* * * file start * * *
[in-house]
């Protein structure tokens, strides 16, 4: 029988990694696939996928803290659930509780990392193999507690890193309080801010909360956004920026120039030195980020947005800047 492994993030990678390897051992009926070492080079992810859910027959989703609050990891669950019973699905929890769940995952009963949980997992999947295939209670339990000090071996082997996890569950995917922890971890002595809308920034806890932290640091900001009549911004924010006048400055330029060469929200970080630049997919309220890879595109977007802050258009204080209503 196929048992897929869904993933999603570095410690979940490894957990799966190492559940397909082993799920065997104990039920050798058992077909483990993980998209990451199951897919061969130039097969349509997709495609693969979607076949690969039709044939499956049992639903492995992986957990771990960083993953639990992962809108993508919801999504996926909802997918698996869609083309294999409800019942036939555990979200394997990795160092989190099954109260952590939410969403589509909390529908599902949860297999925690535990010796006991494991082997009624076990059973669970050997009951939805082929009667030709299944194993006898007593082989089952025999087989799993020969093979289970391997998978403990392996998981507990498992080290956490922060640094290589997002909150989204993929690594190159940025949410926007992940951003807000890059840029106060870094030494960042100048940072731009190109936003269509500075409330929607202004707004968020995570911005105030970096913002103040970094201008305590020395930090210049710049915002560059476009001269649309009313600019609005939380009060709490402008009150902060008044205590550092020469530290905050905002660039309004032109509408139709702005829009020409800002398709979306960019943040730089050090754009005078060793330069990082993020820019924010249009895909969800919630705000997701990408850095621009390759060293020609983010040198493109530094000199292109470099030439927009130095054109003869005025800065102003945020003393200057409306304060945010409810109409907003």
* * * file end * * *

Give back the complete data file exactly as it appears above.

[in-house]
């Protein structure tokens, strides 16, 4: 029988990694696939996928803290659930509780990392193999507690890193309080801010909360956004920026120039030195980020947005800047 492994993030990678390897051992009926070492080079992810859910027959989703609050990891669950019973699905929890769940995952009963949980997992999947295939209670339990000090071996082997996890569950995917922890971890002595809308920034806890932290640091900001009549911004924010006048400055330029060469929200970080630049997919309220890879595109977007802050258009204080209503 196929048992897929869904993933999603570095410690979940490894957990799966190492559940397909082993799920065997104990039920050798058992077909483990993980998209990451199951897919061969130039097969349509997709495609693969979607076949690969039709044939499956049992639903492995992986957990771990960083993953639990992962809108993508919801999504996926909802997918698996869609083309294999409800019942036939555990979200394997990795160092989190099954109260952590939410969403589509909390529908599902949860297999925690535990010796006991494991082997009624076990059973669970050997009951939805082929009667030709299944194993006898007593082989089952025999087989799993020969093979289970391997998978403990392996998981507990498992080290956490922060640094290589997002909150989204993929690594190159940025949410926007992940951003807000890059840029106060870094030494960042100048940072731009190109936003269509500075409330929607202004707004968020995570911005105030970096913002103040970094201008305590020395930090210049710049915002560059476009001269649309009313600019609005939380009060709490402008009150902060008044205590550092020469530290905050905002660039309004032109509408139709702005829009020409800002398709979306960019943040730089050090754009005078060793330069990082993020820019924010249009895909969800919630705000997701990408850095621009390759060293020609983010040198493109530094000199292109470099030439927009130095054109003869005025800065102003945020003393200057409306304060945010409810109409907003």